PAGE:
Burnside put his apartment in Harlem in the rearview and relocated to Conyers as the coronavirus pandemic unfolded. That’s where his mom lives, and the South is where the actor and singer spent much of his youth.
With production of “Pose” Season 3 on hiatus thanks to the pandemic, Burnside makes the most of his time in Atlanta – and with his mom.
He dropped his debut single “Silence” earlier this month, and the video for it (watch below) was shot at his mom’s house. She even handled most of the videography, which fits since she has played such a big role in Burnside’s career, starting with managing the boy band “3D” when he was 12.
“My mom is not to be messed with. She is definitely a mama bear for her cub,” Burnside said in a new episode of Podcast Q.
“She’s always been my biggest advocate and the leader of the Dyllon Burnside fan club,” he added.
On this episode of Podcast Q, we talked with Burnside about the relationship with his mother, those sexy scenes in the “Silence” video she didn’t shoot and his tips for staying fit enough for those “Pose” crop tops.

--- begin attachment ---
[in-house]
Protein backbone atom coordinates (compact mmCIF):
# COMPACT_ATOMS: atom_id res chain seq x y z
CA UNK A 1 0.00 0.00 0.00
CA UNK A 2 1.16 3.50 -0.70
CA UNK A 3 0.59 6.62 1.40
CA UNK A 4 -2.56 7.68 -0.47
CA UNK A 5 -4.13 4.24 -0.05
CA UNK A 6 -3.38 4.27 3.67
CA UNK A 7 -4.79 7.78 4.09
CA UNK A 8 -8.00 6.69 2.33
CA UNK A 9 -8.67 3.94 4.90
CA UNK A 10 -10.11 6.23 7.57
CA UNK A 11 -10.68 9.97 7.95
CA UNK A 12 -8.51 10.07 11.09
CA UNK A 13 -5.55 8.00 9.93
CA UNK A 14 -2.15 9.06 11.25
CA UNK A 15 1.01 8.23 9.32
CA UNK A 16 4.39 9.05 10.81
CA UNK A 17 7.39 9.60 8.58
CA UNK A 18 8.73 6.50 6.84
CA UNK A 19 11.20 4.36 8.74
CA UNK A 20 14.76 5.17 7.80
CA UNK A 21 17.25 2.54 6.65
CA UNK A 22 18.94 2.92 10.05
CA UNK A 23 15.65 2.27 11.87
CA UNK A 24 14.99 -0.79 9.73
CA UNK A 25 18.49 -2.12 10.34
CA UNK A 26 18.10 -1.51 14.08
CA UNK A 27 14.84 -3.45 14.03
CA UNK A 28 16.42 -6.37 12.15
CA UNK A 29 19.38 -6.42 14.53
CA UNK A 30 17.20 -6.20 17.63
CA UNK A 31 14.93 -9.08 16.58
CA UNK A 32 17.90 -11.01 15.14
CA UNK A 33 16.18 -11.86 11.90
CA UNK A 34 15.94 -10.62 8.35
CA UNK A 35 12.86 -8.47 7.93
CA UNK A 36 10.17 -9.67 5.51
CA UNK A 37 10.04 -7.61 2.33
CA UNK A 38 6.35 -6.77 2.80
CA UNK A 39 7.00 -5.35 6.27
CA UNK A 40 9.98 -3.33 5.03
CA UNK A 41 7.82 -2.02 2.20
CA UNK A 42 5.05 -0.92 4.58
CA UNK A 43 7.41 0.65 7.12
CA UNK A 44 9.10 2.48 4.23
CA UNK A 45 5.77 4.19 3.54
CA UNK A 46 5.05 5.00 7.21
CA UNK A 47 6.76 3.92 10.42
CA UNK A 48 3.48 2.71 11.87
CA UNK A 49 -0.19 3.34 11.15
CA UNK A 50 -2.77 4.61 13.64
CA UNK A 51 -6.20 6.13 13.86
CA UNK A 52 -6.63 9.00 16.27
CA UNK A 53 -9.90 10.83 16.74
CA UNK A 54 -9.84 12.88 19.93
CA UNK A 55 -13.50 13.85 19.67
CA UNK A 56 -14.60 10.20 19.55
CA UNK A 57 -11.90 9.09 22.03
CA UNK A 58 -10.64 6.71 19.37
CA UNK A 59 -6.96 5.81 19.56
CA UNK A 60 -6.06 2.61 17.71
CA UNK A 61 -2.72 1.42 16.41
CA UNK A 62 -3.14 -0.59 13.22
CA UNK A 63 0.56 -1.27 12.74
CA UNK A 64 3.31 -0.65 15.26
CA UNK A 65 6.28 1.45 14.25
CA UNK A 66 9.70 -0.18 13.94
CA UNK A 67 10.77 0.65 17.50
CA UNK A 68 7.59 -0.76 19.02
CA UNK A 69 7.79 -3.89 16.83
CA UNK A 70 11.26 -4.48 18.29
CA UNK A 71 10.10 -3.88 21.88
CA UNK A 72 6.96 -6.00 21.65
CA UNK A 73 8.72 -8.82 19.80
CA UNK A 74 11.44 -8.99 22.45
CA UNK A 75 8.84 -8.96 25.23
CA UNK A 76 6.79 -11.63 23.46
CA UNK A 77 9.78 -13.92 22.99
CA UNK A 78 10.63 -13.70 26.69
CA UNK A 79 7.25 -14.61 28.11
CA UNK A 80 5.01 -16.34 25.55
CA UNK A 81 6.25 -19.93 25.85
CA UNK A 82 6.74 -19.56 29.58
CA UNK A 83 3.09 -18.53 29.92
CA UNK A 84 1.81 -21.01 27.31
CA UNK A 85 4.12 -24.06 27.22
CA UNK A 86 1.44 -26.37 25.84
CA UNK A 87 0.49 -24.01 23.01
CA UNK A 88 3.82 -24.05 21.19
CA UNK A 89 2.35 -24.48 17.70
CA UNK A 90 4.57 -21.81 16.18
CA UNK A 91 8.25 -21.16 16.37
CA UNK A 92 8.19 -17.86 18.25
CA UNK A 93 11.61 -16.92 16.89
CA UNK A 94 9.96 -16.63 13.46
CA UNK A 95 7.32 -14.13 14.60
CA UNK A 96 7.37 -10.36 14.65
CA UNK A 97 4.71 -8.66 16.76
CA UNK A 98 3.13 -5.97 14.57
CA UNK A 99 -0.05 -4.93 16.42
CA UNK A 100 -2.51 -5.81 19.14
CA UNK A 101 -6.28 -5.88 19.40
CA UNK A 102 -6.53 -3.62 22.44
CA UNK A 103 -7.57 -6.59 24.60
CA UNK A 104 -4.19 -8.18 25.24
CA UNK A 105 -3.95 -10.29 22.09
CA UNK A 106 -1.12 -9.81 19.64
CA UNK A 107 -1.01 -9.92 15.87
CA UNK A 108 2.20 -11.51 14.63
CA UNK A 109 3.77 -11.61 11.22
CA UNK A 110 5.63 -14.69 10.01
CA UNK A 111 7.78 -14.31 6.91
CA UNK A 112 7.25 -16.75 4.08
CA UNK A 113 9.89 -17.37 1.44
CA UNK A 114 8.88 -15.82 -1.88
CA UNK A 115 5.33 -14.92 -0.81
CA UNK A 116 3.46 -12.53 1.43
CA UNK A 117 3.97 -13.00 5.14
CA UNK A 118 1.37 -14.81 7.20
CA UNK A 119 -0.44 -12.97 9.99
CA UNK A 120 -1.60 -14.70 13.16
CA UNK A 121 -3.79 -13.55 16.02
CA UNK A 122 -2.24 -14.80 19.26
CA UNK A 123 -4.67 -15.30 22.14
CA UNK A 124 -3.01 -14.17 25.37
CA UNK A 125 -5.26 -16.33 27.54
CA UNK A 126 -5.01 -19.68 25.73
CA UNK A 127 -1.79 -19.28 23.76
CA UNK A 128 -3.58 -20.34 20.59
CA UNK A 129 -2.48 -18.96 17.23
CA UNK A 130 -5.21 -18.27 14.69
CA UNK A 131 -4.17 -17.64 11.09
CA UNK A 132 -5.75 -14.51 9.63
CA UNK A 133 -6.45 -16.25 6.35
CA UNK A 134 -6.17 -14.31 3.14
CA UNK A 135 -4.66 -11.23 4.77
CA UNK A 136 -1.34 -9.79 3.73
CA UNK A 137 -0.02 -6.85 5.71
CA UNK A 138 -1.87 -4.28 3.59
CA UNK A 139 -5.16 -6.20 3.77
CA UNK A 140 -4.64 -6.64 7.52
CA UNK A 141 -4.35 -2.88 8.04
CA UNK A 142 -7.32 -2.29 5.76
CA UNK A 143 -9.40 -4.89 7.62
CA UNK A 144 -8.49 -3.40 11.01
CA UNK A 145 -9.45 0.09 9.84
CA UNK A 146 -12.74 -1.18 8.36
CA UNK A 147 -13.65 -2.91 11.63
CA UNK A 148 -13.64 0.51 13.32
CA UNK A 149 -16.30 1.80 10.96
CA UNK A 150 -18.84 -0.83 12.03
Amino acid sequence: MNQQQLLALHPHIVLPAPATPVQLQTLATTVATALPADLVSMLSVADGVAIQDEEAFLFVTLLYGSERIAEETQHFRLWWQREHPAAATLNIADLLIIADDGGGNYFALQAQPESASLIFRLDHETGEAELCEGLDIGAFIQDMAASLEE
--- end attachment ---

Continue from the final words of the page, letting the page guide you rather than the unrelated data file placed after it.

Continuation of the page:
We also went deep to expand on his powerful message of racial justice and equality for black queer people at the Beauty in Colors Rally in Atlanta and his work with the People’s Uprising Task Force.
“The work that I’m doing and the work that I was encouraging all of the folks who were standing there at the intersection of 10th and Piedmont to do is to really do that work of uncovering their true selves, their true desires and the true expression of their identity and not the one that has been placed on them,” Burnside said.
On Podcast Q, Burnside also discussed the responsibility of portraying a black HIV-positive queer character on “Pose” and that steamy sex scene with Billy Porter – a first for both of them.
“I’m really grateful that I got to share my first sex scene with someone who I trust and who I know has nothing but the best of intentions and someone who’s such a freaking phenomenal actor and human being,” Burnside said.
“It was really great to be able to be a part of this storyline where we dive into the lives of HIV-positive black men and it not just be about pain and hurt and be shrouded in deception,” he added.
Photo courtesy Greg Vaughan